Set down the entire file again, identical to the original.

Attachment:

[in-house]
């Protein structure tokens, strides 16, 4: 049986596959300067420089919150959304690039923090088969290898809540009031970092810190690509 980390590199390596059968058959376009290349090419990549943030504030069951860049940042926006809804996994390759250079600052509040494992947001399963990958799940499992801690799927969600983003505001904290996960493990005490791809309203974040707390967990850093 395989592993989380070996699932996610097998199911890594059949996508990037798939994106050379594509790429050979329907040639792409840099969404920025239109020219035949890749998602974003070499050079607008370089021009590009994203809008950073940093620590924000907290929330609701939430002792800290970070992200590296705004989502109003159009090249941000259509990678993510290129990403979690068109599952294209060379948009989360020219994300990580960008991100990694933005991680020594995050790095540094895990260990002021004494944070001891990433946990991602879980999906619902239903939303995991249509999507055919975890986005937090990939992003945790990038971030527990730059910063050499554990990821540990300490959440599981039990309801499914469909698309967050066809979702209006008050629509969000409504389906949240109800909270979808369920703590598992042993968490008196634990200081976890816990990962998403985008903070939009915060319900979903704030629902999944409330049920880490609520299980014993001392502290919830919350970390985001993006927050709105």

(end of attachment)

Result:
[in-house]
């Protein structure tokens, strides 16, 4: 049986596959300067420089919150959304690039923090088969290898809540009031970092810190690509 980390590199390596059968058959376009290349090419990549943030504030069951860049940042926006809804996994390759250079600052509040494992947001399963990958799940499992801690799927969600983003505001904290996960493990005490791809309203974040707390967990850093 395989592993989380070996699932996610097998199911890594059949996508990037798939994106050379594509790429050979329907040639792409840099969404920025239109020219035949890749998602974003070499050079607008370089021009590009994203809008950073940093620590924000907290929330609701939430002792800290970070992200590296705004989502109003159009090249941000259509990678993510290129990403979690068109599952294209060379948009989360020219994300990580960008991100990694933005991680020594995050790095540094895990260990002021004494944070001891990433946990991602879980999906619902239903939303995991249509999507055919975890986005937090990939992003945790990038971030527990730059910063050499554990990821540990300490959440599981039990309801499914469909698309967050066809979702209006008050629509969000409504389906949240109800909270979808369920703590598992042993968490008196634990200081976890816990990962998403985008903070939009915060319900979903704030629902999944409330049920880490609520299980014993001392502290919830919350970390985001993006927050709105």